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Growing Up in Scotland: Parenting and the Neighbourhood Context Report

DescriptionThis report uses data from the Growing Up in Scotland study (GUS) to explore families’ experiences of living in Scotland’s neighbourhoods,
ISBN9780755919703
Official Print Publication Date
Website Publication DateMarch 18, 2009

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Paul Bradshaw*, Clare Sharp*, Catriona Webster* and ^Lynn Jamieson
*Scottish Centre for Social Research, ^Centre for Research on Families and Relationships

Prepared for The Scottish Government: Children, Young People and Social Care Directorate by the Scottish Centre for Social Research

ISBN 978 0 7559 1970 3 (Web only publication)

This document is also available in pdf format (2.4mb)
This research findings is also accompanied by five reports & research findings,
Report 1, Non resident Parent Report, Research findings 1/2009,
Report 2, Food Activity Report, Research findings 2/2009,
Research Findings 3/2009,
Report 4, Multiple childcare provision amongst families Report, Research findings 4/2009,
Report 5, The impact of children's early activities on cognitive development Report, Research Findings 5/2009

Contents

EXECUTIVE SUMMARY

1 INTRODUCTION

2 AREA SATISFACTION AND USE AND PERCEPTIONS OF LOCAL SERVICES AND FACILITIES
2.1 Key findings
2.2 Overall satisfaction with area
2.3 Availability and use of local facilities and services
2.4 Assessment of local facilities
2.5 Satisfaction with facilities overall
2.6 Service/issue most in need of improvement
2.7 Perceptions of safety in local area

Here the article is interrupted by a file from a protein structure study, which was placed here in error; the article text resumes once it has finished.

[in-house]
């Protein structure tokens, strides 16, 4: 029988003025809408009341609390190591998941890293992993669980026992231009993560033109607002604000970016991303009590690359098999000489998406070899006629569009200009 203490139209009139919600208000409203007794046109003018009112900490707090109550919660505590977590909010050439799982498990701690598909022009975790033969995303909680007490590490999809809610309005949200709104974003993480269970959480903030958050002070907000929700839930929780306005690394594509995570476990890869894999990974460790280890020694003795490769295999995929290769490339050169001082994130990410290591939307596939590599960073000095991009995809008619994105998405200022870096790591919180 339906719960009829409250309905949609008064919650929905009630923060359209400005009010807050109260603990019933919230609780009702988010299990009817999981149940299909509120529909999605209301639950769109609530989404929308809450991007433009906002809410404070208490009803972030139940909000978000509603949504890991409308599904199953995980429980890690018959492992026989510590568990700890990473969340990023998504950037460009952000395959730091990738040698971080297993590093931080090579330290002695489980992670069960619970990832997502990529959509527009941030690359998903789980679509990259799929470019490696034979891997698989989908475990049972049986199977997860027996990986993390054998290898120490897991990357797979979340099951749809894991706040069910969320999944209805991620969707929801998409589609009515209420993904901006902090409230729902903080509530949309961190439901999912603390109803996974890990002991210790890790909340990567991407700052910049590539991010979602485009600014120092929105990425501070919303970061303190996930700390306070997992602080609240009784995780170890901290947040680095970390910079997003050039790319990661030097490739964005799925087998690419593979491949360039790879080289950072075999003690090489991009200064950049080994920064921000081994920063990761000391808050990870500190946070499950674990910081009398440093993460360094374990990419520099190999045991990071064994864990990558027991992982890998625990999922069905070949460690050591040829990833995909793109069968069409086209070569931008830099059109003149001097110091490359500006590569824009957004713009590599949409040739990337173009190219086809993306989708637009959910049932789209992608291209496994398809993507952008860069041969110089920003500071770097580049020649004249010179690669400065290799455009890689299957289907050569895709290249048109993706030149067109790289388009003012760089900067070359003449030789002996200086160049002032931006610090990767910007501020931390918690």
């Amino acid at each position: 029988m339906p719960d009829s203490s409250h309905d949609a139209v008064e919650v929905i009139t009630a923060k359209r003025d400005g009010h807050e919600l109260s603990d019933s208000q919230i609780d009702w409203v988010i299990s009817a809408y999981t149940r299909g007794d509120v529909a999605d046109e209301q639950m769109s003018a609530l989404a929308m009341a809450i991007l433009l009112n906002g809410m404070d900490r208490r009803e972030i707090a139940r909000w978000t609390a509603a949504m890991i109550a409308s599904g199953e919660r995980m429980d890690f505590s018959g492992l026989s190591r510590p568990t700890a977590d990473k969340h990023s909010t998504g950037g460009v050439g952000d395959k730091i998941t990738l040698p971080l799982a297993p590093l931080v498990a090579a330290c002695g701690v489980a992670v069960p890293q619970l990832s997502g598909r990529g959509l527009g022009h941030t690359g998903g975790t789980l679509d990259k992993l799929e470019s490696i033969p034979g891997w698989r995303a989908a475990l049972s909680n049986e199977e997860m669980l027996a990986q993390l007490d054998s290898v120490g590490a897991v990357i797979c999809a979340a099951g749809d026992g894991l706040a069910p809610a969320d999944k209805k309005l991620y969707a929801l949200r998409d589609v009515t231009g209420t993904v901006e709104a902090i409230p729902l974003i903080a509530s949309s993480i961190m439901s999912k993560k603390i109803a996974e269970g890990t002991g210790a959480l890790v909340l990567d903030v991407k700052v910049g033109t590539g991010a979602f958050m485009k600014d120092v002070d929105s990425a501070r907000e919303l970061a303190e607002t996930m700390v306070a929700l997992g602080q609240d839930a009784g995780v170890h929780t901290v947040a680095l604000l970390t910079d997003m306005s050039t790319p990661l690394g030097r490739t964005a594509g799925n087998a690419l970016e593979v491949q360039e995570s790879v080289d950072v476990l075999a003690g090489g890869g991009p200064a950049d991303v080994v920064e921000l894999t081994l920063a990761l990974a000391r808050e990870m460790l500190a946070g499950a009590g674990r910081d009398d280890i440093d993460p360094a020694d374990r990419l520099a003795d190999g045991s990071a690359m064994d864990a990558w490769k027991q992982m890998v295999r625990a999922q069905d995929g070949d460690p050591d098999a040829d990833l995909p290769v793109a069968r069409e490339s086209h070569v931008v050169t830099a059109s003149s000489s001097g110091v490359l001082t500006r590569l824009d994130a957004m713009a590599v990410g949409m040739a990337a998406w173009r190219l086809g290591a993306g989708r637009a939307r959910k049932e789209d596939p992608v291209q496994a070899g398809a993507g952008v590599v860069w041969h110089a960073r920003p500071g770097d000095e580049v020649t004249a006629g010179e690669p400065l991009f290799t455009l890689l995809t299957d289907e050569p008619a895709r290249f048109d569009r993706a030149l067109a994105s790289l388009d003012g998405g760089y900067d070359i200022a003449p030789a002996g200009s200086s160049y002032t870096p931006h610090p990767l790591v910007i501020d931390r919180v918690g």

3 SOCIAL NETWORKS
3.1 Key findings
3.2 Variations in social networks
3.2.1 Variation by selected individual or household characteristics
3.2.2 Variation by area deprivation and urban-rural characteristics
3.2.3 Variation by length of residence and neighbourhood satisfaction
3.3 The relative effects of area and individual characteristics on having satisfactory networks

4 CHILD-FRIENDLINESS OF LOCAL AREA
4.1 Key findings
4.2 Responses to the individual statements
4.3 Variations in perceived child-friendliness
4.3.1 Variations by area deprivation and urban-rural characteristics
4.3.2 Variation by length of residence, neighbourhood satisfaction and rating of local facilities
4.4 Factors independently associated with perceived levels of child-friendliness
4.5 What makes an area 'child-friendly'?

5 ARE AREA CHARACTERISTICS RELATED TO PARENTING BEHAVIOUR?
5.1 Key findings
5.2 Variety of parent-child activities
5.3 Attendance at parent-baby/parent-toddler groups
5.4 Attitudes towards seeking help and advice
5.5 Number of sources used for information and advice on child health

6 CONCLUSION

REFERENCES

APPENDIX A: REGRESSION TABLES